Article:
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Evolution of the Intergalactic Medium

Most of the baryons (e.g. H, He, C, N, O) in the Universe, at all epochs and especially at high redshift, are not contained within stars or galaxies but are in the intergalactic medium(IGM). The primary observational tool for deriving the physical properties (temperature, kinematics, ionization state, metal content) of these baryons is via absorption lines imprinted on the spectra of background quasars.


High-resolution quasar spectra, together with numerical simulations, have demonstrated that the IGM is arranged in a "cosmic web" of filaments and voids, with galaxies forming in the densest regions. Research in this area at the institute uses quasar spectra to try and understand how the IGM evolves with time, and how galaxies and the IGM interact. One of the areas that we focus on is the  study the processes by which hydrogen in the IGM is reionized by the first galaxies and helium is reionized by quasars. Recent projects have included determining the total mass of neutral hydrogen; charting the thermal history of the IGM, searching for the chemical signatures of the first galaxies, and measuring the total output of ionizing photons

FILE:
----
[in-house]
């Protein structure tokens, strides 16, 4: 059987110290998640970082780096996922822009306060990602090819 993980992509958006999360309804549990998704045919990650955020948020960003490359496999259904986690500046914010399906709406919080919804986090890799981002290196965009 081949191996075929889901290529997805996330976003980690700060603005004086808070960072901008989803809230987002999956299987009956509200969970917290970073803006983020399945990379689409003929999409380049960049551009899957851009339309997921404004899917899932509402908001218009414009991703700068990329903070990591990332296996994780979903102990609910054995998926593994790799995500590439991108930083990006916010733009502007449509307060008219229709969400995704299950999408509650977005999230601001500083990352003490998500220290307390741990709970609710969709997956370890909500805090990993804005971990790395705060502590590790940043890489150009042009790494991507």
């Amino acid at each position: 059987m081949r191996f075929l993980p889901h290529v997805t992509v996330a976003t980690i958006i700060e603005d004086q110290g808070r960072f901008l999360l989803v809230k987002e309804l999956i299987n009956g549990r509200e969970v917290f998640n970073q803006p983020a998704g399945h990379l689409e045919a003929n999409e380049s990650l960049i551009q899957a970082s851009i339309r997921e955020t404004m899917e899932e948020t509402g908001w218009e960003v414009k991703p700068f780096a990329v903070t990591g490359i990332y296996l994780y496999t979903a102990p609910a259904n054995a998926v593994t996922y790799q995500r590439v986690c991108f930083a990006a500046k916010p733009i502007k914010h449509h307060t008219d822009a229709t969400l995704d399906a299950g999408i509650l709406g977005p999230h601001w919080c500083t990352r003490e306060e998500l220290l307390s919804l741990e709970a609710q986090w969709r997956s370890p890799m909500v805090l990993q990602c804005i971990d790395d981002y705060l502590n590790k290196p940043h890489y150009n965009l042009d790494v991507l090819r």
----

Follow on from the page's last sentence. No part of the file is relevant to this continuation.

This research is undertaken by  the KICC researchers both by exploiting detailed numerical simulations and by comparing them with the imprint of the IGM onto the spectra of the most distant quasars, discovered through wide area surveys such as VISTA and DES, and observed through the VLT and Keck high resolution spectrometers.

In the future the search of very high redshift quasars, appropriate to explore the physical conditions of the Universe approaching reionization, will be extended to the next generation surveys exploiting LSST and Euclid. In the future also deep spectra will be obtained thanks to the HIRES instrument at the E-ELT, in which KICC is heavily involved.

People involved in this area are: